BELMONT — Allegany County lawmakers moved Wednesday toward removing valuable woodwork from the former Tronetti House in preparation for demolition.
The county Board of Legislator’s facilities committee voted 5-1 in favor of writing a request for proposals to remove millwork — the wooden staircase, fireplaces and other woodwork — from the house at 25 Court St. Legislator Norm Ungermann, R-Cuba, voted against the proposal.
The discussion came after a review of the site for asbestos, which found the carcinogenic compound in thousands of square feet of siding, ceiling and floor tiles, and duct coatings.
The removal of valuable woodwork and windows from buildings to be demolished is not new for the county.
“I could use the RFP (request) from the museum as a template,” county Department of Public Works Deputy Superintendent Dean Scholes said, referring to the former Allegany County Museum, which was demolished in 2015.
Legislator Kevin LaForge, I-Wellsville, who is not on the committee but was in attendance, said the demolition cost of the house would likely be between $30,000 and $40,000. LaForge owns LaForge Disposal Services, which has contracted with municipalities to demolish homes with asbestos.
Legislator Karl Graves, R-Wellsville, suggested the county look at selling the property, but a vote on the proposal was defeated 4-2, with Graves and Ungermann supporting.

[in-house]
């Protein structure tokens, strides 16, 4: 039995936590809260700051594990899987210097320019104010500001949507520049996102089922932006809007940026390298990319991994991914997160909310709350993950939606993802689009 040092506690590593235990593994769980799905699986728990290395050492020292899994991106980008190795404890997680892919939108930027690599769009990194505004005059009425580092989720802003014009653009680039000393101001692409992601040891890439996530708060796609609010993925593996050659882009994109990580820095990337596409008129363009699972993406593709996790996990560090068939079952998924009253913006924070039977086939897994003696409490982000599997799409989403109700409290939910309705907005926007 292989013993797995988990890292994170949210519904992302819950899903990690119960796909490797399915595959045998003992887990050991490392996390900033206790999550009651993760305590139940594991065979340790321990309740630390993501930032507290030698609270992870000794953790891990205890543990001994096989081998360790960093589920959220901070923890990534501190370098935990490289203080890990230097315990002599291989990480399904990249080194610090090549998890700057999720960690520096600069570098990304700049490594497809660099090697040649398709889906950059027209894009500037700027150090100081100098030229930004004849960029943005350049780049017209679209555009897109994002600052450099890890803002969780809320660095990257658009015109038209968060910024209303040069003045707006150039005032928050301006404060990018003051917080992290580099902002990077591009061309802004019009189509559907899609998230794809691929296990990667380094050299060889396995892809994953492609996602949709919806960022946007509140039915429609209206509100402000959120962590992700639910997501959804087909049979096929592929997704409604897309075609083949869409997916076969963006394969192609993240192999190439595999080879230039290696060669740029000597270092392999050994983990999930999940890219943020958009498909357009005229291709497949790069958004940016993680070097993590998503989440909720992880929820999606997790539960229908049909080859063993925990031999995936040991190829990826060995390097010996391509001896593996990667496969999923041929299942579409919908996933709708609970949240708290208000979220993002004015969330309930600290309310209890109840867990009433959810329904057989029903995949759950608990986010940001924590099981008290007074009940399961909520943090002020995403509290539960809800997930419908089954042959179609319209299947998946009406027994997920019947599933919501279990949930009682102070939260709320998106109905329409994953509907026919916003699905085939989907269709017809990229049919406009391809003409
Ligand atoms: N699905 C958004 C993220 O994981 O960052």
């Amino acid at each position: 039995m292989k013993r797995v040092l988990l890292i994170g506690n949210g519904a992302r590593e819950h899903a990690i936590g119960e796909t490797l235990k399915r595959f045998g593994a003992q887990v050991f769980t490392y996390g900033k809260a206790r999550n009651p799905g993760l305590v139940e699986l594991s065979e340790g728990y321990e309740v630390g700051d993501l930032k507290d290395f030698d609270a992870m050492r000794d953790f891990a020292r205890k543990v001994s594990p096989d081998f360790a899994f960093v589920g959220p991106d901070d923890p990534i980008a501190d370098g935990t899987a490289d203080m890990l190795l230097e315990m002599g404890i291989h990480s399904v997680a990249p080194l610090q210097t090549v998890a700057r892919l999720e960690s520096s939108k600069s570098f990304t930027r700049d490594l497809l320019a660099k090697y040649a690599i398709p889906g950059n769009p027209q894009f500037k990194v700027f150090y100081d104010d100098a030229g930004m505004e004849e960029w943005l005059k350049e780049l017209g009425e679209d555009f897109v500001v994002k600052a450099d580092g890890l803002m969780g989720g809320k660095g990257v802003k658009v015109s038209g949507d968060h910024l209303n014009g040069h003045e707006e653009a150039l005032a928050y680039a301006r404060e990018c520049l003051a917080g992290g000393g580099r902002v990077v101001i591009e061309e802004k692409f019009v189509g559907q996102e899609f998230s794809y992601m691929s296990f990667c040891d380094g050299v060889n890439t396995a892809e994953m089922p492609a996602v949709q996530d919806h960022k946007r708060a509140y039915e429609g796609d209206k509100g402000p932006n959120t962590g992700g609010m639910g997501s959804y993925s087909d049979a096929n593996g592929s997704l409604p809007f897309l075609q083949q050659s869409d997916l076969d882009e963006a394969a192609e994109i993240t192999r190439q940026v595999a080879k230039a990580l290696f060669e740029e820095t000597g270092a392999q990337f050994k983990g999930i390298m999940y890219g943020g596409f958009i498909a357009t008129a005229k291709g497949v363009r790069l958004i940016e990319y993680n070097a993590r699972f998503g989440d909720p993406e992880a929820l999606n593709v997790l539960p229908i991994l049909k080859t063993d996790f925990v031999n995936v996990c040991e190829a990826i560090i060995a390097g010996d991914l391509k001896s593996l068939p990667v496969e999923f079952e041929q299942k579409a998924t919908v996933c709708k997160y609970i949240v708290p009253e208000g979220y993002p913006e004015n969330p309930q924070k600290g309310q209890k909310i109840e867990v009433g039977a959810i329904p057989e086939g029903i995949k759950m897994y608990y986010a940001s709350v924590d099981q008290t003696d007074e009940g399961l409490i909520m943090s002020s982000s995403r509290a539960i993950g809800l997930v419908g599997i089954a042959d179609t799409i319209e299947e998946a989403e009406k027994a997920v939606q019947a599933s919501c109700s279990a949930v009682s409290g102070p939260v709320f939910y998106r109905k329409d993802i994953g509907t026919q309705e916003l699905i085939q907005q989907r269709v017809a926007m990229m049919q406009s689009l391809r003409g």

Legislative Chairman Curtis Crandall, R-Belfast, said selling the property would not line up with the original reasoning behind the purchase.
“The whole idea was to have wiggle room and parking on the lower level,” Crandall said, adding the county rents a parking lot across the street for overflow parking.
Another problem is access to a garage behind the house, which the Board of Elections uses to store voting machines. Republican Elections Commissioner Rick Hollis said access to the garage is already a problem with cars parked too close to the driveway entrance, and having to share the driveway with a residence could cause problems.
And with the asbestos and a colony of feral cats living in the house, finding a buyer could be difficult.
Legislator Mike Healy, R-Belmont, said that if a buyer took over the property but could not afford the asbestos removal or other needed renovations, “more than likely, we’d end up with it down the road again.”
Committee member Charles Jessup, R-Alfred Station, said the county needs to act on the property.
“Every time we sit down and talk about it, we kick it another month,” Jessup said, suggesting the county would be better off tearing down the house and keeping the property as a parking lot.
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